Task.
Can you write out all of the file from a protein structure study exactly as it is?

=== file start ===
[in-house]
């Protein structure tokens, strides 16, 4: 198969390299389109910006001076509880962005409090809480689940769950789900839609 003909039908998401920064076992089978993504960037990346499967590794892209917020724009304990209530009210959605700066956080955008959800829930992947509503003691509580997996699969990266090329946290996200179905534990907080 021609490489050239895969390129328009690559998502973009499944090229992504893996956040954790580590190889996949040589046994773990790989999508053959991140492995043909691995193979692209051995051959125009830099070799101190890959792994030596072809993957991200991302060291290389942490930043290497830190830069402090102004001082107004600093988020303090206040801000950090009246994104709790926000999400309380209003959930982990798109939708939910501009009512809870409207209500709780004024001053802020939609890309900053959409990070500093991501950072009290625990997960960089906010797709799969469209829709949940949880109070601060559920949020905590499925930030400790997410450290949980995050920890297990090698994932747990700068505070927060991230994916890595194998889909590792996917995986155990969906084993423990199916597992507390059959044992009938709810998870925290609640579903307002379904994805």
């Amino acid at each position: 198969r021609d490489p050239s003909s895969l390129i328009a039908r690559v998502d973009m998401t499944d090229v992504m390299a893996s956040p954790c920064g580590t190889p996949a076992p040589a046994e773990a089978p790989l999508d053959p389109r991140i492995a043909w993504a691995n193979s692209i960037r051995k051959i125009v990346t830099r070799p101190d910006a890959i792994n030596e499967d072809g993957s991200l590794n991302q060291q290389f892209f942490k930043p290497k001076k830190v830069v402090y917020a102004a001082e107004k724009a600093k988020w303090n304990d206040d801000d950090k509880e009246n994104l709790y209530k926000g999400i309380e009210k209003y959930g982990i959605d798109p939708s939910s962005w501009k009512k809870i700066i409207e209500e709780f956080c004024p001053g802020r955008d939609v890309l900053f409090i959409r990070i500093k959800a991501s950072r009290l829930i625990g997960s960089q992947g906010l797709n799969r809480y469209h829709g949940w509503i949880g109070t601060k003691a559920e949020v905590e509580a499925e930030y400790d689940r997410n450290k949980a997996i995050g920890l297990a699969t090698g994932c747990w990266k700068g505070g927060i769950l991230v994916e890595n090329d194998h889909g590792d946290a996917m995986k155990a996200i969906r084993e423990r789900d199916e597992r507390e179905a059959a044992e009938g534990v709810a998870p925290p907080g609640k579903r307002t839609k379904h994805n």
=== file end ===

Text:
[in-house]
């Protein structure tokens, strides 16, 4: 198969390299389109910006001076509880962005409090809480689940769950789900839609 003909039908998401920064076992089978993504960037990346499967590794892209917020724009304990209530009210959605700066956080955008959800829930992947509503003691509580997996699969990266090329946290996200179905534990907080 021609490489050239895969390129328009690559998502973009499944090229992504893996956040954790580590190889996949040589046994773990790989999508053959991140492995043909691995193979692209051995051959125009830099070799101190890959792994030596072809993957991200991302060291290389942490930043290497830190830069402090102004001082107004600093988020303090206040801000950090009246994104709790926000999400309380209003959930982990798109939708939910501009009512809870409207209500709780004024001053802020939609890309900053959409990070500093991501950072009290625990997960960089906010797709799969469209829709949940949880109070601060559920949020905590499925930030400790997410450290949980995050920890297990090698994932747990700068505070927060991230994916890595194998889909590792996917995986155990969906084993423990199916597992507390059959044992009938709810998870925290609640579903307002379904994805």
């Amino acid at each position: 198969r021609d490489p050239s003909s895969l390129i328009a039908r690559v998502d973009m998401t499944d090229v992504m390299a893996s956040p954790c920064g580590t190889p996949a076992p040589a046994e773990a089978p790989l999508d053959p389109r991140i492995a043909w993504a691995n193979s692209i960037r051995k051959i125009v990346t830099r070799p101190d910006a890959i792994n030596e499967d072809g993957s991200l590794n991302q060291q290389f892209f942490k930043p290497k001076k830190v830069v402090y917020a102004a001082e107004k724009a600093k988020w303090n304990d206040d801000d950090k509880e009246n994104l709790y209530k926000g999400i309380e009210k209003y959930g982990i959605d798109p939708s939910s962005w501009k009512k809870i700066i409207e209500e709780f956080c004024p001053g802020r955008d939609v890309l900053f409090i959409r990070i500093k959800a991501s950072r009290l829930i625990g997960s960089q992947g906010l797709n799969r809480y469209h829709g949940w509503i949880g109070t601060k003691a559920e949020v905590e509580a499925e930030y400790d689940r997410n450290k949980a997996i995050g920890l297990a699969t090698g994932c747990w990266k700068g505070g927060i769950l991230v994916e890595n090329d194998h889909g590792d946290a996917m995986k155990a996200i969906r084993e423990r789900d199916e597992r507390e179905a059959a044992e009938g534990v709810a998870p925290p907080g609640k579903r307002t839609k379904h994805n």